So if you can't start at the beginning of the innovation process (ideation) or in the middle (development) why not start at the end?

Starting at the End

Starting at the end of the innovation pipeline would be nonsensical if you didn't have developed ideas coming through the innovation pipeline. Luckily those ideas exist – and they have been developed to the point that they are ready to be implemented. Two sources of such gift-wrapped, ready-to-implement solutions are:

  • Industry best practices
  • Business projects

Mention innovation to most IT staff and it conjures up images of garage-based start-ups going from rags to riches with a 'cool' idea. Starting with industry best practices and business projects isn't as 'sexy', it does puts everyone on notice that innovation is hard work. To paraphrase Thomas Edison, innovation is 1% inspiration and 99% perspiration.

Launch and Learn

"Launch and learn" is a central tenet of innovation. It covers the last two phases of the innovation process: implementation (launch) and refinement (learn).

Launch and learn consists of setting up mechanisms for capturing feedback, feeding it back to the relevant parties, making decisions about the feedback (prioritising, managing conflicts and tradeoffs), feeding the decisions into the product process and then launching the amended offering.

Launch and learn is not a substitute for "analysis and planning" but rather it recognises that you cannot know everything upfront. That doesn't absolve you of the responsibility to know everything that is possible to know. The more work you do upfront, the less time consuming and costly the 'learn' phase will be.

Launch and learn is also not the same thing as "trial and error". Trial and error is about guessing and hoping for the best. Launch and learn is about controlled experimentation.

The entire innovation process is obviously important but an organisation's ability to launch and learn is the key determinant of success. Very few Silicon Valley start-ups make money from their original idea (Google for example, is making money from ads not search). No matter how thorough you are, there's no way to be sure how your product will be received by the market. The lesson is clear: if you want to be a successful innovator you must launch, learn, refine, adapt.

IT Departments are lucky because they can practice these two critical phases of the innovation lifecycle relatively risk free – by implementing best-practices and delivering business projects.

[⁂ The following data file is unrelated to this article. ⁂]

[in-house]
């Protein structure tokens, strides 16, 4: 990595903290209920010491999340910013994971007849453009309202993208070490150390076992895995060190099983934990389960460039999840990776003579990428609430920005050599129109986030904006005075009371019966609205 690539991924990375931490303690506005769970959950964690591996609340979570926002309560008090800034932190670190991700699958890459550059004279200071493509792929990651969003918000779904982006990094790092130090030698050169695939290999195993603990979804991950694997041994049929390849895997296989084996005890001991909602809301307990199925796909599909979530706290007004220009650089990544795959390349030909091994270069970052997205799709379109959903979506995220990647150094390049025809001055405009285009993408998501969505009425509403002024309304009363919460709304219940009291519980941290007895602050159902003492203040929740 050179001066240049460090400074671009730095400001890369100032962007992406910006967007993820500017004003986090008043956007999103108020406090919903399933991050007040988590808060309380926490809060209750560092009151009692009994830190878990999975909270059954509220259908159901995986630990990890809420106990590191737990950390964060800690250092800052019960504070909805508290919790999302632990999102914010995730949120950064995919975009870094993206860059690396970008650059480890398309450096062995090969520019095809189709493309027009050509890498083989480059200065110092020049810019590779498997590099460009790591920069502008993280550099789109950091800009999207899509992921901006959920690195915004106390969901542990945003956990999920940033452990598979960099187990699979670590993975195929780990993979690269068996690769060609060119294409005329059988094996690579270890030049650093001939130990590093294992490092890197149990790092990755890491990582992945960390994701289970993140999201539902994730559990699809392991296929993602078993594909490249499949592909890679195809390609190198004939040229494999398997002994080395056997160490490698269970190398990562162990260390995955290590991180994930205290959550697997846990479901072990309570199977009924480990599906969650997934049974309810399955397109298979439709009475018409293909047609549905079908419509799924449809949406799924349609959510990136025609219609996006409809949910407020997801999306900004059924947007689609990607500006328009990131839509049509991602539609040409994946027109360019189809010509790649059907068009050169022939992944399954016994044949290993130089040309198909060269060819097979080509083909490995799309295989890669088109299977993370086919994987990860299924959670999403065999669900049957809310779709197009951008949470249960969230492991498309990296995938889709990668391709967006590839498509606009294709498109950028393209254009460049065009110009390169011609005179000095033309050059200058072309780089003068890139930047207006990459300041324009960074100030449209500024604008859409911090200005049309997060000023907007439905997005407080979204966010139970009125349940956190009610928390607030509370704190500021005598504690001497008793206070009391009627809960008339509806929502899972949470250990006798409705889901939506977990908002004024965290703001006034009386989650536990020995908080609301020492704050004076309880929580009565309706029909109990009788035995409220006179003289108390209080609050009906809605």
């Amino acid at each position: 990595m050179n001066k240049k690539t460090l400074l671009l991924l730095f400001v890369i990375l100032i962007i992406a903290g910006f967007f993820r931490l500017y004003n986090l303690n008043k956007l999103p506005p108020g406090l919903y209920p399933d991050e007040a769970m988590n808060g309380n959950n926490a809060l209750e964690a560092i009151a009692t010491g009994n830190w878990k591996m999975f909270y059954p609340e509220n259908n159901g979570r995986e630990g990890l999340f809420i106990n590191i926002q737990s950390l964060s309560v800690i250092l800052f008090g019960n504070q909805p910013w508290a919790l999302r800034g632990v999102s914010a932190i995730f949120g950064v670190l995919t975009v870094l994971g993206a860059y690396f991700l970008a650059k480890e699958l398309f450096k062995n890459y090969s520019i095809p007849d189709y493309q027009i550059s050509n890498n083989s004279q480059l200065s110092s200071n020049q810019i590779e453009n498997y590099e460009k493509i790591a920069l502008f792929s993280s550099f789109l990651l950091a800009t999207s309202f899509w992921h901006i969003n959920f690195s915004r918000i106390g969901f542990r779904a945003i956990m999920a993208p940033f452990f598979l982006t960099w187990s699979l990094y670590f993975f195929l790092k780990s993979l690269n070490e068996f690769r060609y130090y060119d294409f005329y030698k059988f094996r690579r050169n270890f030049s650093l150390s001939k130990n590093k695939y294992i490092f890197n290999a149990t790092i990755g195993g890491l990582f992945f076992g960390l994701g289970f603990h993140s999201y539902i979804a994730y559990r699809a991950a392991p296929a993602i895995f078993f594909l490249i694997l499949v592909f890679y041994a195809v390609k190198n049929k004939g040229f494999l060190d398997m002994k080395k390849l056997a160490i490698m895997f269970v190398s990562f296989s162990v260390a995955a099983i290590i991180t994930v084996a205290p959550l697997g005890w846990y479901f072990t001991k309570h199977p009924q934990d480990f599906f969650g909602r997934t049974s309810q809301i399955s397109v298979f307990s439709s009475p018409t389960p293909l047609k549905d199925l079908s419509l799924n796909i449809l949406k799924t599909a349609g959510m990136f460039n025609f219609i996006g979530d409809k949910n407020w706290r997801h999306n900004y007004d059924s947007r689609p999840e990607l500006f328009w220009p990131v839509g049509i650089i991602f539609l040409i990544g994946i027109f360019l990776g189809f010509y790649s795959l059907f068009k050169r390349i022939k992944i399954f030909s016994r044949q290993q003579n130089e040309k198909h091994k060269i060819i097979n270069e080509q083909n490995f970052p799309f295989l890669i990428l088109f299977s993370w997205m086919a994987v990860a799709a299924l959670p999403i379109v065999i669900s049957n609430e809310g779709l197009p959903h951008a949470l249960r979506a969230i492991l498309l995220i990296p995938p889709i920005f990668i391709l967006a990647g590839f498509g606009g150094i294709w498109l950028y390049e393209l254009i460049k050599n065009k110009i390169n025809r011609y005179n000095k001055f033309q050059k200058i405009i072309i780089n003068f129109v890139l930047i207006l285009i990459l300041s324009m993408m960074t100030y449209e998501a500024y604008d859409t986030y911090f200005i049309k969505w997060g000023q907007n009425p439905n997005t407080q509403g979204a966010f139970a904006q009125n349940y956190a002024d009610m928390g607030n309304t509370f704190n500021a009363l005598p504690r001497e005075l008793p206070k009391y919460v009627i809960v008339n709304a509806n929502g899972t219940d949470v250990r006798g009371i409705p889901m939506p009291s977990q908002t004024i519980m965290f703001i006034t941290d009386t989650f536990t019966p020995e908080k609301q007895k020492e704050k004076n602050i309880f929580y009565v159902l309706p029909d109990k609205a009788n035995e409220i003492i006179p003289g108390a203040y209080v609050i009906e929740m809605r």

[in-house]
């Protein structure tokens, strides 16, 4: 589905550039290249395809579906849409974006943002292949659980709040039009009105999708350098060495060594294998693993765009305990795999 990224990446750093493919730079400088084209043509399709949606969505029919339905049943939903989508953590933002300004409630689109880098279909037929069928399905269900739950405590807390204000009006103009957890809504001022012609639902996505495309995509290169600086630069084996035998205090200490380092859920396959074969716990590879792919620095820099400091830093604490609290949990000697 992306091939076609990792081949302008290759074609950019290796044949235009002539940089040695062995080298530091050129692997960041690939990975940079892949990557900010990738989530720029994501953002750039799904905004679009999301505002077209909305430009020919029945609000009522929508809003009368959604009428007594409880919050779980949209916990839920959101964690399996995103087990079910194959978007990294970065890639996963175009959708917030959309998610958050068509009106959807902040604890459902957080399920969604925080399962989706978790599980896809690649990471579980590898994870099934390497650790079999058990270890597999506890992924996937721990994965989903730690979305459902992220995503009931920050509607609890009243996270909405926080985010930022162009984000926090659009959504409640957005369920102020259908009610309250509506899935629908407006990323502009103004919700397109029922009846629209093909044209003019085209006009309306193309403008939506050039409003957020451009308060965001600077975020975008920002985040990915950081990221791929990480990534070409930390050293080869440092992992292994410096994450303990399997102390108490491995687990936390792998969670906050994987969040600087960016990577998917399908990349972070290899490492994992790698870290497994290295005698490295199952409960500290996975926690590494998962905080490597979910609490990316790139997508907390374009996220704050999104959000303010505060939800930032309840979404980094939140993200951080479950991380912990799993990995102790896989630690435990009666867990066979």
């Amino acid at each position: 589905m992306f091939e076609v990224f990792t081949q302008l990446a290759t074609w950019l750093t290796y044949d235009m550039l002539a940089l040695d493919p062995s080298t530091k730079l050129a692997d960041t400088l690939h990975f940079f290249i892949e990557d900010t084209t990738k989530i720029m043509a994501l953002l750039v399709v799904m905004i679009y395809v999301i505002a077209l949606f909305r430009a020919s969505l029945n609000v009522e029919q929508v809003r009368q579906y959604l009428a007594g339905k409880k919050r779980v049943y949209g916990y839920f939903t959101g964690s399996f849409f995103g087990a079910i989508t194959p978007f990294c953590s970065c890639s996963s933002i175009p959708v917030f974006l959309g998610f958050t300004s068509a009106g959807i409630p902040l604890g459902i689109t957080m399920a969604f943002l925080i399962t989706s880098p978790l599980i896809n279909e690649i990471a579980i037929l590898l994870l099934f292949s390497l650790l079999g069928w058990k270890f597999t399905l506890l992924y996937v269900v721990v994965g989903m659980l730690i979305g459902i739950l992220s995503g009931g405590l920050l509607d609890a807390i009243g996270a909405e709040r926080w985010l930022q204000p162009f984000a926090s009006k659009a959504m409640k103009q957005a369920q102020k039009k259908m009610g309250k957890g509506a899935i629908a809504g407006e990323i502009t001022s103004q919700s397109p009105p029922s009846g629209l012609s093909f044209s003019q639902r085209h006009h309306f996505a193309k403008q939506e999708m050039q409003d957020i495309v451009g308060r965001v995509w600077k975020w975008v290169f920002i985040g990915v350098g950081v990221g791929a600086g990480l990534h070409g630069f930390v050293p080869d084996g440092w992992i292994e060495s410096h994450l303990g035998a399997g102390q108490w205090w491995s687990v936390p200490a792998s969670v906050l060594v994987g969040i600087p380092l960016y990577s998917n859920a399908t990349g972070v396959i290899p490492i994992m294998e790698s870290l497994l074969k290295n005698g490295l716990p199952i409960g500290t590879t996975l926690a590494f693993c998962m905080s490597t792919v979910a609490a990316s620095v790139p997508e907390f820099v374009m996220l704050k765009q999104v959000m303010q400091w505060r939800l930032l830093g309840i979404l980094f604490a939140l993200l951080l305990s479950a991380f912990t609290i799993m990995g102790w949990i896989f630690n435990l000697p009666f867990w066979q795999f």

Implementing Industry Best Practices

Best-practices are common knowledge, widely distributed and often freely available. They may not be new to the universe but they're new to your IT Department – and hence qualify as innovation (although that's disputed by some purists).

With best practices you don't need to spend time on idea creation, selection or development because best-practices are nothing more than good ideas which have been 'productised'. Think about all the templates, books, training courses and implementation guides available for such things as TOGAF, ITIL, Prince2 and the various flavours of agile development. All IT Departments need to do is implement and refine.

Unfortunately implementation is not easy. Just as having the best ideas and most innovative product is no guarantee of market success, so too, the good ideas incorporated into best-practices don't guarantee improvements. In both cases it's about 'launch and learn'.

In another article, Why IT Must Overturn Its Obsession With Best Practice, I explain three methods of implementing best-practices (adopt, adapt then adopt, adopt then adapt) and point out that 'adopt and adapt' is the best approach. Unfortunately this approach is rarely taken because most IT Departments do not have launch and learn capabilities. This shortcoming leads CIOs to conclude that whatever is launched is what the Department will be stuck with (i.e. the suboptimal 'adapt then adopt' approach).